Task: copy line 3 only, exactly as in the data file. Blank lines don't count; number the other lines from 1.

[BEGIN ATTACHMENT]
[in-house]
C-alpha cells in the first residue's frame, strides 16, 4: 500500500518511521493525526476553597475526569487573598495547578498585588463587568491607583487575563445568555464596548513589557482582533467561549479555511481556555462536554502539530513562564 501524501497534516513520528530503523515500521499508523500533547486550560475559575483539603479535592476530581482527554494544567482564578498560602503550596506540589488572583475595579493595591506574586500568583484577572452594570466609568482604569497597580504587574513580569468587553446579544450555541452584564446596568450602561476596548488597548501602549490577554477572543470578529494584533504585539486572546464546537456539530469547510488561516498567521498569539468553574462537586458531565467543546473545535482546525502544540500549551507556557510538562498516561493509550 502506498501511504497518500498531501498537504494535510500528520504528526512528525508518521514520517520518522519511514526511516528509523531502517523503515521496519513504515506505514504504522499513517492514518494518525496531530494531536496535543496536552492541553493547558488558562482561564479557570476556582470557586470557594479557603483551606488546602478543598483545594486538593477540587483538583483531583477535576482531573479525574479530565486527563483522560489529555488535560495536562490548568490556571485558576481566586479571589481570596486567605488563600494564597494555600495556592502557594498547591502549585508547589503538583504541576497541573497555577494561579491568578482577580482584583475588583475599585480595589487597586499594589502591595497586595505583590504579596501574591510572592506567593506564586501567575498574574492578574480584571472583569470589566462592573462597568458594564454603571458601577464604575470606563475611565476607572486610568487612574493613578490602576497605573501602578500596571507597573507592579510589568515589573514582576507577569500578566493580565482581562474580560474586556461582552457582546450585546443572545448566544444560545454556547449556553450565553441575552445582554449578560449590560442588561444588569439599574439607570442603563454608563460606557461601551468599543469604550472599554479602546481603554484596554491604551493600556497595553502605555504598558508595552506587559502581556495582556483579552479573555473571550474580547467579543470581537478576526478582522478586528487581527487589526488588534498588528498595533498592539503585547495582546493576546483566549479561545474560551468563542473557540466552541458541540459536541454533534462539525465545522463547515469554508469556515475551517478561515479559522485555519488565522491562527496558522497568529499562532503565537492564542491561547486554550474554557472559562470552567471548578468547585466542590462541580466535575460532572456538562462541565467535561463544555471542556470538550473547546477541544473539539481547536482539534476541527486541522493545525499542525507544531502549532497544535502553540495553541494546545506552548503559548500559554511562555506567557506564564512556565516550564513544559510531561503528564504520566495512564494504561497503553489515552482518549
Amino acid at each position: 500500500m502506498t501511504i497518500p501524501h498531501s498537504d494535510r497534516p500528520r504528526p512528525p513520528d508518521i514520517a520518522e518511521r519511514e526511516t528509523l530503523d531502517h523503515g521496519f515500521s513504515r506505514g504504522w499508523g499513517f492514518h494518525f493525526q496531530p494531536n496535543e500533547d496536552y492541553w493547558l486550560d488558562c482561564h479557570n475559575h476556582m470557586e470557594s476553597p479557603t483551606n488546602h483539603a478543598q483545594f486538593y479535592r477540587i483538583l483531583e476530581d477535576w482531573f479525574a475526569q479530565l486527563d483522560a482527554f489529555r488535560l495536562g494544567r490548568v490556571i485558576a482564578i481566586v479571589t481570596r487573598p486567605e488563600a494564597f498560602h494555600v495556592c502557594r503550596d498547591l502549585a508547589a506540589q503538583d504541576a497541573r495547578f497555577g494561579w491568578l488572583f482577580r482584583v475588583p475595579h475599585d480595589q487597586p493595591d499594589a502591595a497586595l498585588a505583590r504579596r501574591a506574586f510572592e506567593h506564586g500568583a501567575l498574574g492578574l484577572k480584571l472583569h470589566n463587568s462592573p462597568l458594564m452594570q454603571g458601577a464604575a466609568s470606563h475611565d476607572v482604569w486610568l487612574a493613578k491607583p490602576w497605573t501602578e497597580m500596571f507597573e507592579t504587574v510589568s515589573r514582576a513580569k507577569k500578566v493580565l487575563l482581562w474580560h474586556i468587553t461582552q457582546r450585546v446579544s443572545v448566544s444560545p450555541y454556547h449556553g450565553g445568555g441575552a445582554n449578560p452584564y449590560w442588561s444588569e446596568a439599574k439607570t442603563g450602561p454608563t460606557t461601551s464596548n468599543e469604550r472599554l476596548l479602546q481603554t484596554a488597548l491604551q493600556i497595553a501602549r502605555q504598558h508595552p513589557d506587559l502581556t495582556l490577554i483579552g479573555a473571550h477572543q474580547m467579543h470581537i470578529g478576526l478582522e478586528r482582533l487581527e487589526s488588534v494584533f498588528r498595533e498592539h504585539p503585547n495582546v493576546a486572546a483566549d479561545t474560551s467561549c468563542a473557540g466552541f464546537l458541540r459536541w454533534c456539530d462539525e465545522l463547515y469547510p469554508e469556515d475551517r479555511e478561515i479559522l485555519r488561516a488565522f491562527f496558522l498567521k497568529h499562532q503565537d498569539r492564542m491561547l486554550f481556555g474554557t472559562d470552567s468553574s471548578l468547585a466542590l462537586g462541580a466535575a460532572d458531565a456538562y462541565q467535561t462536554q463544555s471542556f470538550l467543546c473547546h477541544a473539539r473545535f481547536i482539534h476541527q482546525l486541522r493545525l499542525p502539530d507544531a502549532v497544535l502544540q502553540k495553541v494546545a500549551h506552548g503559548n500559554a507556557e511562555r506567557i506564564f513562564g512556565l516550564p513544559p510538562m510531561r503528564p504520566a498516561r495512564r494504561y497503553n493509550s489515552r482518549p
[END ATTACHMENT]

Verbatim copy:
Amino acid at each position: 500500500m502506498t501511504i497518500p501524501h498531501s498537504d494535510r497534516p500528520r504528526p512528525p513520528d508518521i514520517a520518522e518511521r519511514e526511516t528509523l530503523d531502517h523503515g521496519f515500521s513504515r506505514g504504522w499508523g499513517f492514518h494518525f493525526q496531530p494531536n496535543e500533547d496536552y492541553w493547558l486550560d488558562c482561564h479557570n475559575h476556582m470557586e470557594s476553597p479557603t483551606n488546602h483539603a478543598q483545594f486538593y479535592r477540587i483538583l483531583e476530581d477535576w482531573f479525574a475526569q479530565l486527563d483522560a482527554f489529555r488535560l495536562g494544567r490548568v490556571i485558576a482564578i481566586v479571589t481570596r487573598p486567605e488563600a494564597f498560602h494555600v495556592c502557594r503550596d498547591l502549585a508547589a506540589q503538583d504541576a497541573r495547578f497555577g494561579w491568578l488572583f482577580r482584583v475588583p475595579h475599585d480595589q487597586p493595591d499594589a502591595a497586595l498585588a505583590r504579596r501574591a506574586f510572592e506567593h506564586g500568583a501567575l498574574g492578574l484577572k480584571l472583569h470589566n463587568s462592573p462597568l458594564m452594570q454603571g458601577a464604575a466609568s470606563h475611565d476607572v482604569w486610568l487612574a493613578k491607583p490602576w497605573t501602578e497597580m500596571f507597573e507592579t504587574v510589568s515589573r514582576a513580569k507577569k500578566v493580565l487575563l482581562w474580560h474586556i468587553t461582552q457582546r450585546v446579544s443572545v448566544s444560545p450555541y454556547h449556553g450565553g445568555g441575552a445582554n449578560p452584564y449590560w442588561s444588569e446596568a439599574k439607570t442603563g450602561p454608563t460606557t461601551s464596548n468599543e469604550r472599554l476596548l479602546q481603554t484596554a488597548l491604551q493600556i497595553a501602549r502605555q504598558h508595552p513589557d506587559l502581556t495582556l490577554i483579552g479573555a473571550h477572543q474580547m467579543h470581537i470578529g478576526l478582522e478586528r482582533l487581527e487589526s488588534v494584533f498588528r498595533e498592539h504585539p503585547n495582546v493576546a486572546a483566549d479561545t474560551s467561549c468563542a473557540g466552541f464546537l458541540r459536541w454533534c456539530d462539525e465545522l463547515y469547510p469554508e469556515d475551517r479555511e478561515i479559522l485555519r488561516a488565522f491562527f496558522l498567521k497568529h499562532q503565537d498569539r492564542m491561547l486554550f481556555g474554557t472559562d470552567s468553574s471548578l468547585a466542590l462537586g462541580a466535575a460532572d458531565a456538562y462541565q467535561t462536554q463544555s471542556f470538550l467543546c473547546h477541544a473539539r473545535f481547536i482539534h476541527q482546525l486541522r493545525l499542525p502539530d507544531a502549532v497544535l502544540q502553540k495553541v494546545a500549551h506552548g503559548n500559554a507556557e511562555r506567557i506564564f513562564g512556565l516550564p513544559p510538562m510531561r503528564p504520566a498516561r495512564r494504561y497503553n493509550s489515552r482518549p